If you’ve selected “Brand awareness and reach’’ (or Video Ad Sequencing within “Product or brand consideration”) as the objective of your campaign during campaign setup, in addition to Impressions, Unique Reach, and Avg. Impression Frequency, the following metrics should be a focus to assess your campaign’s success:

  • Maximum cost-per-thousand impressions (max. CPM): This is the bid you set for your campaign or ad group. This should be the highest amount you are willing to pay for 1,000 Impressions in the auction.
  • Average cost-per-thousand impressions (avg. CPM): CPM helps you determine on average how much you’re paying per 1,000 impressions. Be aware that a good avg. CPM varies by country because there are different minimums that need to be met for CPM bids.

CPM = cost / ( impressions / 1,000 )

CPM shows the cost effectiveness of your ads based on impressions as the main goal of your campaign. CPM is most valuable when it's used as a means for comparison between ads, ad groups, and campaigns (compared to an isolated metric, which is not as insightful).

  • "All video sequence impressions" (All video seq. impr.): This is the number of impressions from your video ad sequence campaigns combined with impressions from other campaigns that advanced the progress of your sequence campaigns. Because viewers progress through a sequence’s video ads regardless of the campaign that shows the video, this metric shows how campaigns outside of sequence campaigns helped advance sequences, which can result in more sequence completions and lower cost.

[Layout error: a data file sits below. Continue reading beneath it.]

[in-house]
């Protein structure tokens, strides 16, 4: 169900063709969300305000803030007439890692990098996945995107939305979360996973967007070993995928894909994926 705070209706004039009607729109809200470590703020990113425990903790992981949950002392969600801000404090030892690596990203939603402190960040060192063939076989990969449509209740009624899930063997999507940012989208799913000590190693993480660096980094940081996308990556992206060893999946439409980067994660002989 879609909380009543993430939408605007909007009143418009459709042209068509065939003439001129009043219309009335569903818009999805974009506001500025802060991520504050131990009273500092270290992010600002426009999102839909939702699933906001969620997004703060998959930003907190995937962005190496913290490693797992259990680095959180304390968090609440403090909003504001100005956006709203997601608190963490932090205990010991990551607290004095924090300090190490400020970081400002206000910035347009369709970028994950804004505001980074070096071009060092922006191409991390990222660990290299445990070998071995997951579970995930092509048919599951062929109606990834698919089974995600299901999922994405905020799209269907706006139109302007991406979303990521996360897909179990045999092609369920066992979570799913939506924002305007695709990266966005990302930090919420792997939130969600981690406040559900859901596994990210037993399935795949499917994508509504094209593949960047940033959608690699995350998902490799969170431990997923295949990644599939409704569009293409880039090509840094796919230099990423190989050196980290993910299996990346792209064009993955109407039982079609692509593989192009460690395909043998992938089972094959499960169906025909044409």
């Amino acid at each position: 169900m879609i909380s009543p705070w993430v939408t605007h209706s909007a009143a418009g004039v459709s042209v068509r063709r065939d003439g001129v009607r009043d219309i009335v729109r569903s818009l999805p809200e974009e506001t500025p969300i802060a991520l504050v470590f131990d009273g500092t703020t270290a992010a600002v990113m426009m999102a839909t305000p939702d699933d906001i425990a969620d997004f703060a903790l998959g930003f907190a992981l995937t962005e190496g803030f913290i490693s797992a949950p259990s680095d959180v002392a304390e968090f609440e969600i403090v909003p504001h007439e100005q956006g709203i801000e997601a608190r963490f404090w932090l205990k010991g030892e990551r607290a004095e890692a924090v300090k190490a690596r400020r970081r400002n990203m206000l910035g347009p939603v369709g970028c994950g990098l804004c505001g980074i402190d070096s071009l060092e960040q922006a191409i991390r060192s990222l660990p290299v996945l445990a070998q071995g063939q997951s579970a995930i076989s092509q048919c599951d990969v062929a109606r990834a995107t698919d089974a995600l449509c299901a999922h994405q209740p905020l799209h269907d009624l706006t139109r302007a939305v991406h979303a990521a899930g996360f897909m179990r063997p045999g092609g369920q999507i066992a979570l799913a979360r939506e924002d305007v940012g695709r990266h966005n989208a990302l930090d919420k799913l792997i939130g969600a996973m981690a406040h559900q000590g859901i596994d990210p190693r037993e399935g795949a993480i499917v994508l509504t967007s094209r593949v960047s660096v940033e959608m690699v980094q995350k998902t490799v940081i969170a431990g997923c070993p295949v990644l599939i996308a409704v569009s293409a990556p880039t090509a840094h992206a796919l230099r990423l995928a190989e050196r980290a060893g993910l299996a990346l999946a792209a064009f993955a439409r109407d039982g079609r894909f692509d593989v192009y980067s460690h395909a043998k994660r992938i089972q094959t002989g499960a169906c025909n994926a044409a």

A viewer should've at least one impression from the video sequence for an impression from outside the sequence to be included here. Keep in mind that this metric also includes impressions from Display & Video 360 accounts linked to your Google Ads account.

How “Sales”, “Website Traffic”, and “Leads” metrics work

If you’ve selected "Sales", "Website Traffic", or "Leads" as the objective of your campaign during campaign setup, the following metrics should be a focus to assess your campaign’s success:

  • View-through conversions (VTC): View-through conversions (“View-through conv.”) are conversions that are recorded when users get served an impression for your ad (but aren’t counted as a view or click), and then convert on your site within the conversion window (the length of the conversion window is determined by when the conversion is created in the account).